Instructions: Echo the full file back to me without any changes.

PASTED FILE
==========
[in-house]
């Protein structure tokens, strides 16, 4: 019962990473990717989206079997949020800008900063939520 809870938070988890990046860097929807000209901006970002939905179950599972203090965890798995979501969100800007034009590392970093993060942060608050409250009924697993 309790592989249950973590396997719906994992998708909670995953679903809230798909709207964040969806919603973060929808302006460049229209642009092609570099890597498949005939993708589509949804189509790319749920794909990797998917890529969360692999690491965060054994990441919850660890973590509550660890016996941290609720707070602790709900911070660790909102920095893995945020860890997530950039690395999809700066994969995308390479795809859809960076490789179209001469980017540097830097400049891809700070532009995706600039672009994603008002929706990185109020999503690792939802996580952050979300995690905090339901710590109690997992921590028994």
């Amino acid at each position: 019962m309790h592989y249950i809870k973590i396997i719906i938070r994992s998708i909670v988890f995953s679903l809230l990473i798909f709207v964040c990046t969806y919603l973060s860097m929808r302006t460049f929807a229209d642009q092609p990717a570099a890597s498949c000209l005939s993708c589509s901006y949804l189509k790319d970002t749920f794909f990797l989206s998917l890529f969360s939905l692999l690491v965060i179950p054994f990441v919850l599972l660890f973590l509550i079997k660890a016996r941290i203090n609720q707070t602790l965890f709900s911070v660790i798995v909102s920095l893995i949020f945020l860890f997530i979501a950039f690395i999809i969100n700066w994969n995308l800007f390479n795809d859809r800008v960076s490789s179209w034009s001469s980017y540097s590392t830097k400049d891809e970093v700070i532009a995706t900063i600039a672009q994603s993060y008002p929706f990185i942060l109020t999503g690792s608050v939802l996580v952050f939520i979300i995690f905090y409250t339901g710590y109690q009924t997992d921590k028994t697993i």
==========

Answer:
[in-house]
């Protein structure tokens, strides 16, 4: 019962990473990717989206079997949020800008900063939520 809870938070988890990046860097929807000209901006970002939905179950599972203090965890798995979501969100800007034009590392970093993060942060608050409250009924697993 309790592989249950973590396997719906994992998708909670995953679903809230798909709207964040969806919603973060929808302006460049229209642009092609570099890597498949005939993708589509949804189509790319749920794909990797998917890529969360692999690491965060054994990441919850660890973590509550660890016996941290609720707070602790709900911070660790909102920095893995945020860890997530950039690395999809700066994969995308390479795809859809960076490789179209001469980017540097830097400049891809700070532009995706600039672009994603008002929706990185109020999503690792939802996580952050979300995690905090339901710590109690997992921590028994």
């Amino acid at each position: 019962m309790h592989y249950i809870k973590i396997i719906i938070r994992s998708i909670v988890f995953s679903l809230l990473i798909f709207v964040c990046t969806y919603l973060s860097m929808r302006t460049f929807a229209d642009q092609p990717a570099a890597s498949c000209l005939s993708c589509s901006y949804l189509k790319d970002t749920f794909f990797l989206s998917l890529f969360s939905l692999l690491v965060i179950p054994f990441v919850l599972l660890f973590l509550i079997k660890a016996r941290i203090n609720q707070t602790l965890f709900s911070v660790i798995v909102s920095l893995i949020f945020l860890f997530i979501a950039f690395i999809i969100n700066w994969n995308l800007f390479n795809d859809r800008v960076s490789s179209w034009s001469s980017y540097s590392t830097k400049d891809e970093v700070i532009a995706t900063i600039a672009q994603s993060y008002p929706f990185i942060l109020t999503g690792s608050v939802l996580v952050f939520i979300i995690f905090y409250t339901g710590y109690q009924t997992d921590k028994t697993i």